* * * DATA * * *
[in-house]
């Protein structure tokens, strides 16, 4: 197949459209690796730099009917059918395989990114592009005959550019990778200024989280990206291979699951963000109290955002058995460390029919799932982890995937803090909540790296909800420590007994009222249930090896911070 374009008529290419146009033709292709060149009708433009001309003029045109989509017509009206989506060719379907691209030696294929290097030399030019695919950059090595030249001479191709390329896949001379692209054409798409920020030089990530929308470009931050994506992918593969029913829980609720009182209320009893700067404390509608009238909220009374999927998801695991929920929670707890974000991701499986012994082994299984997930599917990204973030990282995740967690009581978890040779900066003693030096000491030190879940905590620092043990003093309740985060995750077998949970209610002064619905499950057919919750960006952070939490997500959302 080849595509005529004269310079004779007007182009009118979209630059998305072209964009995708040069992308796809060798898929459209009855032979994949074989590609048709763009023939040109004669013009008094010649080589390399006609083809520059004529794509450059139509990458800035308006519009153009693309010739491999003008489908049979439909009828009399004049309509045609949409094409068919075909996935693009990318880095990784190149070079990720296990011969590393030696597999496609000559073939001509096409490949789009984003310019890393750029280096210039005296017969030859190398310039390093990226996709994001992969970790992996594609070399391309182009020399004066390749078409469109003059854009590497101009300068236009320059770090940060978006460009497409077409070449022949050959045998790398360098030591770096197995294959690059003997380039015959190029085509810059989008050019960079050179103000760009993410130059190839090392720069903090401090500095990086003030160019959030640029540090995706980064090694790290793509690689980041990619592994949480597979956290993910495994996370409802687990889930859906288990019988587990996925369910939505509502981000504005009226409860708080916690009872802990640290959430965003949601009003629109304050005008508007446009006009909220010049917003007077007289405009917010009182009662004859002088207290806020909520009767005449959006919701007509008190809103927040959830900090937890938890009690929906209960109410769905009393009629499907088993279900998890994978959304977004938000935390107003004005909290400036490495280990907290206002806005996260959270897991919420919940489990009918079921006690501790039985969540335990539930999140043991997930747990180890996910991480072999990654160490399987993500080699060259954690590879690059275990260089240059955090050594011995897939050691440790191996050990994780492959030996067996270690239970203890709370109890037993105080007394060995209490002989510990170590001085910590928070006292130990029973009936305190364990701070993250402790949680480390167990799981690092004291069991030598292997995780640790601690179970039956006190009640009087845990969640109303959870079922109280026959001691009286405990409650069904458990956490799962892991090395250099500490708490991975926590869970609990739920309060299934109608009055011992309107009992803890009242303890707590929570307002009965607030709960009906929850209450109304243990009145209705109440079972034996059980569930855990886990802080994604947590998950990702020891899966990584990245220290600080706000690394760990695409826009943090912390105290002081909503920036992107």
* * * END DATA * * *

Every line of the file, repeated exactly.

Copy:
[in-house]
């Protein structure tokens, strides 16, 4: 197949459209690796730099009917059918395989990114592009005959550019990778200024989280990206291979699951963000109290955002058995460390029919799932982890995937803090909540790296909800420590007994009222249930090896911070 374009008529290419146009033709292709060149009708433009001309003029045109989509017509009206989506060719379907691209030696294929290097030399030019695919950059090595030249001479191709390329896949001379692209054409798409920020030089990530929308470009931050994506992918593969029913829980609720009182209320009893700067404390509608009238909220009374999927998801695991929920929670707890974000991701499986012994082994299984997930599917990204973030990282995740967690009581978890040779900066003693030096000491030190879940905590620092043990003093309740985060995750077998949970209610002064619905499950057919919750960006952070939490997500959302 080849595509005529004269310079004779007007182009009118979209630059998305072209964009995708040069992308796809060798898929459209009855032979994949074989590609048709763009023939040109004669013009008094010649080589390399006609083809520059004529794509450059139509990458800035308006519009153009693309010739491999003008489908049979439909009828009399004049309509045609949409094409068919075909996935693009990318880095990784190149070079990720296990011969590393030696597999496609000559073939001509096409490949789009984003310019890393750029280096210039005296017969030859190398310039390093990226996709994001992969970790992996594609070399391309182009020399004066390749078409469109003059854009590497101009300068236009320059770090940060978006460009497409077409070449022949050959045998790398360098030591770096197995294959690059003997380039015959190029085509810059989008050019960079050179103000760009993410130059190839090392720069903090401090500095990086003030160019959030640029540090995706980064090694790290793509690689980041990619592994949480597979956290993910495994996370409802687990889930859906288990019988587990996925369910939505509502981000504005009226409860708080916690009872802990640290959430965003949601009003629109304050005008508007446009006009909220010049917003007077007289405009917010009182009662004859002088207290806020909520009767005449959006919701007509008190809103927040959830900090937890938890009690929906209960109410769905009393009629499907088993279900998890994978959304977004938000935390107003004005909290400036490495280990907290206002806005996260959270897991919420919940489990009918079921006690501790039985969540335990539930999140043991997930747990180890996910991480072999990654160490399987993500080699060259954690590879690059275990260089240059955090050594011995897939050691440790191996050990994780492959030996067996270690239970203890709370109890037993105080007394060995209490002989510990170590001085910590928070006292130990029973009936305190364990701070993250402790949680480390167990799981690092004291069991030598292997995780640790601690179970039956006190009640009087845990969640109303959870079922109280026959001691009286405990409650069904458990956490799962892991090395250099500490708490991975926590869970609990739920309060299934109608009055011992309107009992803890009242303890707590929570307002009965607030709960009906929850209450109304243990009145209705109440079972034996059980569930855990886990802080994604947590998950990702020891899966990584990245220290600080706000690394760990695409826009943090912390105290002081909503920036992107």